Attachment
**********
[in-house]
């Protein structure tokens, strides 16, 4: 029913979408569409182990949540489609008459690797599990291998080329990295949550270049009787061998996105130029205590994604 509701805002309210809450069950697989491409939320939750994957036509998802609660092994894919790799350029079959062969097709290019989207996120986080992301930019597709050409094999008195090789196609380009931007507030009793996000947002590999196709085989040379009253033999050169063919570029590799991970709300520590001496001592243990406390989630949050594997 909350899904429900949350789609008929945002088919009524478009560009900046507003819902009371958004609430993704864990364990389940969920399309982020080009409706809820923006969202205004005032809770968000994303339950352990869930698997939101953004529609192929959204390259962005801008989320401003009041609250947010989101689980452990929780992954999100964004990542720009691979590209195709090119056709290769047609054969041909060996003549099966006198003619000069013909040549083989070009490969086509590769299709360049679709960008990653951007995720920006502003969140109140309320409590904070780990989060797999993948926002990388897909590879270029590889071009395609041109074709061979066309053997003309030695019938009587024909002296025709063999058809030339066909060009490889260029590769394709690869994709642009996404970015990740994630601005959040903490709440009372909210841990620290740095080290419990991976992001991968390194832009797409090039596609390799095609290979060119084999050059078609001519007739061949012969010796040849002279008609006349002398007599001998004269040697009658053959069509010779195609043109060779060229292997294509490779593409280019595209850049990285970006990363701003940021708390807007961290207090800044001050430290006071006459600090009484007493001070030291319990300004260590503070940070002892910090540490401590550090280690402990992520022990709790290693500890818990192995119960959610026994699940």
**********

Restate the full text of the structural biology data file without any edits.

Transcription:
[in-house]
């Protein structure tokens, strides 16, 4: 029913979408569409182990949540489609008459690797599990291998080329990295949550270049009787061998996105130029205590994604 509701805002309210809450069950697989491409939320939750994957036509998802609660092994894919790799350029079959062969097709290019989207996120986080992301930019597709050409094999008195090789196609380009931007507030009793996000947002590999196709085989040379009253033999050169063919570029590799991970709300520590001496001592243990406390989630949050594997 909350899904429900949350789609008929945002088919009524478009560009900046507003819902009371958004609430993704864990364990389940969920399309982020080009409706809820923006969202205004005032809770968000994303339950352990869930698997939101953004529609192929959204390259962005801008989320401003009041609250947010989101689980452990929780992954999100964004990542720009691979590209195709090119056709290769047609054969041909060996003549099966006198003619000069013909040549083989070009490969086509590769299709360049679709960008990653951007995720920006502003969140109140309320409590904070780990989060797999993948926002990388897909590879270029590889071009395609041109074709061979066309053997003309030695019938009587024909002296025709063999058809030339066909060009490889260029590769394709690869994709642009996404970015990740994630601005959040903490709440009372909210841990620290740095080290419990991976992001991968390194832009797409090039596609390799095609290979060119084999050059078609001519007739061949012969010796040849002279008609006349002398007599001998004269040697009658053959069509010779195609043109060779060229292997294509490779593409280019595209850049990285970006990363701003940021708390807007961290207090800044001050430290006071006459600090009484007493001070030291319990300004260590503070940070002892910090540490401590550090280690402990992520022990709790290693500890818990192995119960959610026994699940």